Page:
Made in Dagenham Musical at the Lichfield Garrick – Review March 28 2017

I was invited to the dress rehearsal of the stage musical ‘Made in Dagenham’ at the Lichfield Garrick  by the production team from the Sutton Coldfield Musical Theatre group on Monday night – the production starts on Tuesday 28 March and runs until Saturday 1 April (Saturday includes a matinee at 2pm).
A few weeks ago it was International Womens’ Day and there is no better way to celebrate that by seeing this stirring and feisty story of female workers at Ford’s Dagenham plant in the late 1960’s striving, and succeeding, for equal pay with their male counterparts.
It’s fun, fast-paced, feel-good, flamboyant, and fabulous!
The performance is based upon the 2010 film of the same name, starring Gemma Arterton in the lead role of Rita and reflects real-life events at the American motor group Ford’s plant at Dagenham, Essex.

The musical tells the story of Rita O’Grady, played with passion and empathy by Charlotte Middleton, and her fellow female co-workers, and their battle with the company and, at times, the union officials for the right to equal pay with their male counterparts.

It’s a mix of ‘ups and downs’ as Rita risks everything – her home, her friends, her marriage to husband Eddie and, most importantly, her two children.

She has to battle with male chauvinism, the tragic illness of a close work colleague, no money to pay the household bills, buffoon-ish Prime Minister Harold Wilson, prickly Secretary of State Barbara Castle and, worse of all, the oily American MD of Ford, Robert Tooley – a sneering, boastful, bullying performance by Pete Beck which does make your flesh creep especially when he ‘cuddles up’ to Rita.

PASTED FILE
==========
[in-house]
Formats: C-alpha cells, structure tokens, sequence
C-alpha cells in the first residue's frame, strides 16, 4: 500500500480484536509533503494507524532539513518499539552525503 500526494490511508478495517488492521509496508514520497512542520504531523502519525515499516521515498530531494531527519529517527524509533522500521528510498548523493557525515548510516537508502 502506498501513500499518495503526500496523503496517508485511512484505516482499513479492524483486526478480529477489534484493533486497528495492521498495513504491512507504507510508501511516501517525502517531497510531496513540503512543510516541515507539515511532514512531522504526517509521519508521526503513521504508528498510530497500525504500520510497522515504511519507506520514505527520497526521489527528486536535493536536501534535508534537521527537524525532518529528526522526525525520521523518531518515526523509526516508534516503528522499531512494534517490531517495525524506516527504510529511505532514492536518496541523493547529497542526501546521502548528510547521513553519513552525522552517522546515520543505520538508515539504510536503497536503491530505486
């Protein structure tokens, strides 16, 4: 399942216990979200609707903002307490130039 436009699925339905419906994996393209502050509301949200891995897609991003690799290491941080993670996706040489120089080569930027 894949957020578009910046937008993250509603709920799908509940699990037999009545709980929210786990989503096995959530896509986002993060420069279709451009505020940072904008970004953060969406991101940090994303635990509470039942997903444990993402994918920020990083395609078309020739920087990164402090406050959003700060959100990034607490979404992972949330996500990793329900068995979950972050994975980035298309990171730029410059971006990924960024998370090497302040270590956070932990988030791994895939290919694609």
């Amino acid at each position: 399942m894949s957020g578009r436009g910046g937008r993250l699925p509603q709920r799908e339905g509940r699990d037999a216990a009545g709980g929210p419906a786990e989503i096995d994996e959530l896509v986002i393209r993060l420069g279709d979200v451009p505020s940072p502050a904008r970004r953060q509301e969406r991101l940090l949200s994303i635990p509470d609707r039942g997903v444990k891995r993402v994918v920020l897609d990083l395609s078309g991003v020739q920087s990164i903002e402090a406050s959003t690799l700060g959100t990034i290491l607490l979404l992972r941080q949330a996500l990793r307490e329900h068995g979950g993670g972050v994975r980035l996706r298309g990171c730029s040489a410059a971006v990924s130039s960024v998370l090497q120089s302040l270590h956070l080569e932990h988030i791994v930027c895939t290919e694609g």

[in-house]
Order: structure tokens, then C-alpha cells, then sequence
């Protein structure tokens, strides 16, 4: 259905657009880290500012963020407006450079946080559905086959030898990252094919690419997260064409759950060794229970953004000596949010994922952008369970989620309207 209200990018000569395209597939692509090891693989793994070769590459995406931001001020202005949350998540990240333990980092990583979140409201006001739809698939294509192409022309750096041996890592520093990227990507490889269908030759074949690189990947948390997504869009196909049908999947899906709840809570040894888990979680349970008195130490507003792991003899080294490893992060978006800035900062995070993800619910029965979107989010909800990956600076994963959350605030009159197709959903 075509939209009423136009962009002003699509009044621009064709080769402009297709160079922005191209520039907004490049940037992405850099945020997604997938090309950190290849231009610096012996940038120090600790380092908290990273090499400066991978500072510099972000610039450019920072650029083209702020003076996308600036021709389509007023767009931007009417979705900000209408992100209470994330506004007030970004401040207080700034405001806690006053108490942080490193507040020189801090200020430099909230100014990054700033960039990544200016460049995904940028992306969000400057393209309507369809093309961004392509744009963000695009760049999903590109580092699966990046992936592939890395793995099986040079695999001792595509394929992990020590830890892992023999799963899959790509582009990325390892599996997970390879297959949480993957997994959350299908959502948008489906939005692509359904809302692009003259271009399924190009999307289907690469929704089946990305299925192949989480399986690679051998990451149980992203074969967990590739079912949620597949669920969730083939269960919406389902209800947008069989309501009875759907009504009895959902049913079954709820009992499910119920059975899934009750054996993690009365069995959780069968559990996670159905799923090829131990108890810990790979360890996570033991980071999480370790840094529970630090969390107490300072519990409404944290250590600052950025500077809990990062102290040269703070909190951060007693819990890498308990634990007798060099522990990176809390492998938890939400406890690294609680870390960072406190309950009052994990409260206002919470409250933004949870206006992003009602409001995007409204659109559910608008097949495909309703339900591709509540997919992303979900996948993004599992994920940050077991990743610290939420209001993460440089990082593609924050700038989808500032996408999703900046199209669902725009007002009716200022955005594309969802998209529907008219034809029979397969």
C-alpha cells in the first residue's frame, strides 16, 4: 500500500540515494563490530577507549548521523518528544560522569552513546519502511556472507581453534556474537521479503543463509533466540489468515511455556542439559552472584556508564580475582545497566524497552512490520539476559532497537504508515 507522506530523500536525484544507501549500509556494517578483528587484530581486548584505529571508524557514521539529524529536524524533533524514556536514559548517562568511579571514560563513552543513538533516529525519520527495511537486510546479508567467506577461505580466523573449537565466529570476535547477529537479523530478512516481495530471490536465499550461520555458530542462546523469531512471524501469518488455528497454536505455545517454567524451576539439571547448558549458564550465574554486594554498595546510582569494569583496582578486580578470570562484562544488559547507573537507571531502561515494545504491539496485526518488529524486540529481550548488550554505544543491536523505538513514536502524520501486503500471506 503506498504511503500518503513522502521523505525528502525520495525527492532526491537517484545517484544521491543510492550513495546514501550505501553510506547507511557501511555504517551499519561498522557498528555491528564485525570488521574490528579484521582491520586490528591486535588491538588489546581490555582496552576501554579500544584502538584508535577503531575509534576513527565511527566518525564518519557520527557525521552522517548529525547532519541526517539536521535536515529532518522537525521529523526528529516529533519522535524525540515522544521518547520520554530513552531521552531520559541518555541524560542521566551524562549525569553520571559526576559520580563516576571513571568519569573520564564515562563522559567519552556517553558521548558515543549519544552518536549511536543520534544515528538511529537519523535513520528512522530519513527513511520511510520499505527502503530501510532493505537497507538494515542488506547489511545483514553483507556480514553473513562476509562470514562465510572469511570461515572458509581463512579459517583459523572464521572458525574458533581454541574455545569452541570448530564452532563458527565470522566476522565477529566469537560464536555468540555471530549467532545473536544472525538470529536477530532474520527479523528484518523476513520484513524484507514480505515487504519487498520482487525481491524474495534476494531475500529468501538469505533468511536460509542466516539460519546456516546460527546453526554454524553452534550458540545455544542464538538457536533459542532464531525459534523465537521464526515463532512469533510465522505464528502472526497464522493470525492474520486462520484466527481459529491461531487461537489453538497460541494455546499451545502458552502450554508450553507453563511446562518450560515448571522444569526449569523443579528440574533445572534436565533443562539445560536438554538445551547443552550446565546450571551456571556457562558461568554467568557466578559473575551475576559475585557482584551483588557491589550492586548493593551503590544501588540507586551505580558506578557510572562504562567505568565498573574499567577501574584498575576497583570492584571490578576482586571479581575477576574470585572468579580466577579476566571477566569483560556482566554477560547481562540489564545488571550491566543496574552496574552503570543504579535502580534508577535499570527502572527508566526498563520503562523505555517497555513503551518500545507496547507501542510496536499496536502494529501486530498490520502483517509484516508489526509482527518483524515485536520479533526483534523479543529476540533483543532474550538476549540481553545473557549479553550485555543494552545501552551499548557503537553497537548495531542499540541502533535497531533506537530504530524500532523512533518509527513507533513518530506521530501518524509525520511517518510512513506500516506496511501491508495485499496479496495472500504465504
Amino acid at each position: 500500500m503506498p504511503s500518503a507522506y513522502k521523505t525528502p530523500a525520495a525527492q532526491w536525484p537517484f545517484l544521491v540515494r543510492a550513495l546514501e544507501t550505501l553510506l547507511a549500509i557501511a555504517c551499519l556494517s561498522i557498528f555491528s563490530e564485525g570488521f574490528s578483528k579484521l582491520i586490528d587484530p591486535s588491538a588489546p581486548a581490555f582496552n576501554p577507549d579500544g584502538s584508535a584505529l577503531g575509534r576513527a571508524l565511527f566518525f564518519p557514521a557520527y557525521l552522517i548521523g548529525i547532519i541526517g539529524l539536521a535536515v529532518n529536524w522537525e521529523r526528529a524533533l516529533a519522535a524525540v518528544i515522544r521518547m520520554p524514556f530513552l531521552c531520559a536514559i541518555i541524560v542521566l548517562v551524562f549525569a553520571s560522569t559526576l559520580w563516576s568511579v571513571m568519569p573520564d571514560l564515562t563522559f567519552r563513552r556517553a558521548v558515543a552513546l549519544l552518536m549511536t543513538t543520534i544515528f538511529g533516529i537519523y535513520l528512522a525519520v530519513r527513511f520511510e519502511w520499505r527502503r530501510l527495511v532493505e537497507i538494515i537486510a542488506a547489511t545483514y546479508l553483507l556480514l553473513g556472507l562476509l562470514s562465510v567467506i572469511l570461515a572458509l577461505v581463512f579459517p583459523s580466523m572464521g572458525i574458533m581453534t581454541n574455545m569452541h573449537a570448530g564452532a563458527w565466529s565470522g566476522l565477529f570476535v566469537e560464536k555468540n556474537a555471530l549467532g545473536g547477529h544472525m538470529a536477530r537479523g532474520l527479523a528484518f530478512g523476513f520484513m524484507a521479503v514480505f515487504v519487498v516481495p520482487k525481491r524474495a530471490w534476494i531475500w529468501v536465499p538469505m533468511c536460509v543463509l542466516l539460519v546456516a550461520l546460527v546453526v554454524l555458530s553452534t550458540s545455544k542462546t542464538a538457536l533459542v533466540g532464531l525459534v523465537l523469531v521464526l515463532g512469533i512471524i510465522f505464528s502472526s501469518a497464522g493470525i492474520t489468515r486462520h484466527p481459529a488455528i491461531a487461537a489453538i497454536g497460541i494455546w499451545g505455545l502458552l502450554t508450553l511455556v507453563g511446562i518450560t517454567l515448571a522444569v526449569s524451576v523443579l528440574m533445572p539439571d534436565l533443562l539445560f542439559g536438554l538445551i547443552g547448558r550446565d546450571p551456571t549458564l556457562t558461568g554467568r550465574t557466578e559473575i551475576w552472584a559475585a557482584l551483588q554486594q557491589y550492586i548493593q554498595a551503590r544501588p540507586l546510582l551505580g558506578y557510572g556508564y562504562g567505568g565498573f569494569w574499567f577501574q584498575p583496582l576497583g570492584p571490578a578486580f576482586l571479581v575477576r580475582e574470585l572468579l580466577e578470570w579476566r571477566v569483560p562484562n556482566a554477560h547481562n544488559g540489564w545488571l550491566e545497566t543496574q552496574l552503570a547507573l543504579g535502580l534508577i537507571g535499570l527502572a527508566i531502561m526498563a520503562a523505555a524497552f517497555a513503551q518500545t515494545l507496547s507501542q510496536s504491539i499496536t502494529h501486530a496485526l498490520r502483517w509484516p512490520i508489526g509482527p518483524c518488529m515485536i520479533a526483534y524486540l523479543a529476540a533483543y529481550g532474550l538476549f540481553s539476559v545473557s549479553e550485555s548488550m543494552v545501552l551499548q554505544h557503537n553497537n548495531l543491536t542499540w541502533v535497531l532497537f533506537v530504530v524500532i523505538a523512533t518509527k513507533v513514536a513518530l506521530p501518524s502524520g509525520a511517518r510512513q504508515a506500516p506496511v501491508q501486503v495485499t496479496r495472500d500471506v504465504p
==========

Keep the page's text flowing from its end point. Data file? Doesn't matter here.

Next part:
But Rita wins the day and at the TUC conference makes an impassioned speech which wins over everyone and earns her and her female colleagues the right to equal pay with the men – it proved to be a landmark case in real life.

This is the same theatre group that put on Hairspray at the Garrick last year and they put their usual ‘stamp’ of enthusiasm, verve and sheer enjoyment into the performance.

The cast is well led by Charlotte and Patrick Jervis as the emotionally confused husband Eddie and excellent support from the entire cast including its youngest members, brother-and-sister Lewis and Kirsten McLaren as the O’Grady children. Vickie Beck and James Pugh as Wilson and Castle spark off each other well and provide some lovely asides and facial contortions!

The dialogue is snappy and fast paced with lots of late 1960s references – strikes, Wimpey hamburgers, Berni Inns and Wilson’s famous Gannex raincoats all feature and the gags come thick and fast, you have to listen carefully to catch them all! The language is, at times, littered with gutsy shop-floor ‘compliments’ but it is all in keeping with the work-place location and authentic.